Dreaming in neon.
Brenton Maart, from first solo show, “Temporary Architecture,” PhotoZA, UK.
Brenton Maart: from first solo show, “Temporary Architecture,” PhotoZA, UK.
David Wojnarowicz, a man denied his words.
Black gay men dance with the censor. Frame grab from Video Remains (Alexandra Juhasz, 2005) of the AIDS activist video Tongues Untied (Marlon Riggs, 1989).
Marcia, Glenda, Juanita and Alex. Friends, activists and collaborators in frame grab from We Care.
The censor strives to silence AIDS education, lived experiences and criticism. She can’t. Frame grab from Video Remains of MPowerment Youth Group.
1999, Becky Trotter, acrylic on canvas, 21" x 15", from Visual AIDS
"Legs up at the Copa Cobana NYC," 1989, Jorge Veras, silver gelatin print, 11" x 14.” From Visual AIDS
A censorship dance. Frame grabs from Video Remains of my earlier AIDS activist video Living With AIDS: Women and AIDS.
A censorship dream. Untitled, 2005, Stephen Andrews, crayon rubbing and mylar, 19" x 24." From Visual AIDS.
AIDS activism, education and community becomes language in my book, AIDS TV, with safer-sex educator Denise Ribble on the cover.
Tom Joslin and Mark Massi in their 1993 Silverlake Life, both died before the video was finished, posthumously, by their student, Peter Friedman.
This is my provoked response to silence. To begin, I describe a piece of art, Factory Crossword Version 4 (2008), that I saw on a wall at Los Angeles Contemporary Exhibitions (LACE). I took no notes, so my description comes from the heart. My words prove the lasting hold of vanished images, always to be held in my mind, and now here alive on the page. My words and your reveries are a lasting legacy against silence.
I saw perhaps 15 large-scale photographs in an asymmetrical but grid-like structure networked with lines across a substantial gallery wall. The images were of an abandoned warehouse out there on the edge between the illicit and the familiar. The lines suggested passages I might take through this pictured space. But I also was invited to enter by following the back of a skinny man suggestively clad in leather-bondage garb as he explored the sometimes empty, dripping, and dirty rooms, and as he engaged in sometimes intimate and other times removed interactions with other men, similarly clad. The grey and industrial place felt prohibited: not meant for human habitation, littered with debris and chipping paint. The human interactions felt the same: outside the confines. Here, men were meeting in a place not meant for meeting. Rather, this was a space transformed to address the needs of those who could not do without it. Here, iconographically gay men engaged in social and sexual practices charged by intimacy, vulnerability, and danger. But also familiarity: with this place, each other, and the photographer. Although I have never frequented such a place, I felt comfortable observing it on the wall at LACE, because I am relatively intimate with the lifestyles of gay men, and because the photographer graciously invited me to join him there.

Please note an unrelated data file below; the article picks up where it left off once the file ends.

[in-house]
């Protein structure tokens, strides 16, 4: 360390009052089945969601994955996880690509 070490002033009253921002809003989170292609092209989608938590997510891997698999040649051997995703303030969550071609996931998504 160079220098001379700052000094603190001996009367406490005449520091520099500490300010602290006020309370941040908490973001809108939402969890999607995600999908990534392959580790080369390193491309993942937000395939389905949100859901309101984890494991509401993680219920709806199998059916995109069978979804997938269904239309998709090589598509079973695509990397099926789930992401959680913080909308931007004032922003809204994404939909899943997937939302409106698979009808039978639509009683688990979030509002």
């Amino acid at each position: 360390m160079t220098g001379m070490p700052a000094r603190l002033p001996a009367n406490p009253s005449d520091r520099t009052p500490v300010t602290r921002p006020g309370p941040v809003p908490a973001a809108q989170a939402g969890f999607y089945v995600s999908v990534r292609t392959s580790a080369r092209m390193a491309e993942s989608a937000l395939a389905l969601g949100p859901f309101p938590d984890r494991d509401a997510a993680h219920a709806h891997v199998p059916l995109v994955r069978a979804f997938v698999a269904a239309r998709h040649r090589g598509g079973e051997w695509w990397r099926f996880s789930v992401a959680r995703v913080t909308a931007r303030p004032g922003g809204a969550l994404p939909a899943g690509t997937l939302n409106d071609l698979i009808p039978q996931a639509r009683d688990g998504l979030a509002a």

These photographs, by South-African artist, Brenton Maart, a gay man of mixed racial heritage, were commissioned by the Fowler Museum for the MakeArt/Stop AIDS show held at UCLA in 2008. They were subsequently rejected by employees of the Museum, a shocking reverse to the welcome pictured in Maart’s photos. Subsequently extended an invitation to be hung at LACE, I saw them while participating in a panel discussion about their removal from the very show I will discuss in this chapter. Censoring works best when kept a secret; but I will not be silenced, for silence equals death. It says so on the wall of the Make Art/Stop AIDS show. In neon. This now infamous sign by Gran Fury and ACT UP’s (1987) Neon Sign (Silence=Death) from Let the Record Show was remade for this show, moved from shop window in New York to white wall in Los Angeles, where it’s spirit and message were then ungraciously disregarded. I have told you the secret of what was seen and what was lost; now you might choose to dream Maart’s images, keeping them alive. But even so, their vanishing changes this show, how I saw it, what I will say about it, and what its place will be in the history of AIDS art.
Censorship demands an AIDS act; it propels AIDS art. It always has; it still does. Annette Kuhn calls this “the circuit of censorship” and here I will perform the circuit not as series of parties where gay men dance, drink, and hook up, but as another sort of dance through time, one inspired by AIDS videos that spoke strategically to the censor in their own time. I thank the censor for this new framework with which to gaze upon a familiar, tired, and trying history. A sad one. The censor revitalizes me. She teaches me that AIDS video demands censoriousness, dances in response, smirks in disdain, screams in refusal, and misbehaves accordingly. And so will I.
I thank the censor for forcing me to study censorship. In his book Outlaw Representation: Censorship and Homosexuality in Twentieth-Century American Art, Richard Meyer explains how
Learning of the Fowler’s censorship of Maart’s images felt worse then repression. This was a direct attack on me, my friends, the dead, our history, and the very art movement the museum claimed to support: Silence Equals Death! As days and weeks passed after learning of the loss, I didn’t get less disturbed by time and distance, relaxing into the fact, into their act, saying to myself, “Well, it really is a bold and courageous show, and it’s only one work out of so many.”